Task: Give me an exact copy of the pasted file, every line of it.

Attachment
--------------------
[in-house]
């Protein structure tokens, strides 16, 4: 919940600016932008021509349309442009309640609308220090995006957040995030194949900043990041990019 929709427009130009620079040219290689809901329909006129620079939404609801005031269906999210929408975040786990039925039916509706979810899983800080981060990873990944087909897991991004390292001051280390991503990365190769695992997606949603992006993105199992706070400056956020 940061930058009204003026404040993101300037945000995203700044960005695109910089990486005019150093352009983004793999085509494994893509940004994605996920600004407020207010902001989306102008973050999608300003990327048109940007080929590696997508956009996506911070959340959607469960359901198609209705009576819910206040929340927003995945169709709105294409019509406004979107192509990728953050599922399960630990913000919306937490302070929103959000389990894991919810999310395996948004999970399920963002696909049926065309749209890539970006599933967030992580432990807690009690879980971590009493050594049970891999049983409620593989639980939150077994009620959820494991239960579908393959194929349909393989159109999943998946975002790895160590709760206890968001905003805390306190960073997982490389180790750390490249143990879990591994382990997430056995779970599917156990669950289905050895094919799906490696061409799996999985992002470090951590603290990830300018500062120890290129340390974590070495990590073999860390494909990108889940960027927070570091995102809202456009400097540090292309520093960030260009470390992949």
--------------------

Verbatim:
[in-house]
């Protein structure tokens, strides 16, 4: 919940600016932008021509349309442009309640609308220090995006957040995030194949900043990041990019 929709427009130009620079040219290689809901329909006129620079939404609801005031269906999210929408975040786990039925039916509706979810899983800080981060990873990944087909897991991004390292001051280390991503990365190769695992997606949603992006993105199992706070400056956020 940061930058009204003026404040993101300037945000995203700044960005695109910089990486005019150093352009983004793999085509494994893509940004994605996920600004407020207010902001989306102008973050999608300003990327048109940007080929590696997508956009996506911070959340959607469960359901198609209705009576819910206040929340927003995945169709709105294409019509406004979107192509990728953050599922399960630990913000919306937490302070929103959000389990894991919810999310395996948004999970399920963002696909049926065309749209890539970006599933967030992580432990807690009690879980971590009493050594049970891999049983409620593989639980939150077994009620959820494991239960579908393959194929349909393989159109999943998946975002790895160590709760206890968001905003805390306190960073997982490389180790750390490249143990879990591994382990997430056995779970599917156990669950289905050895094919799906490696061409799996999985992002470090951590603290990830300018500062120890290129340390974590070495990590073999860390494909990108889940960027927070570091995102809202456009400097540090292309520093960030260009470390992949």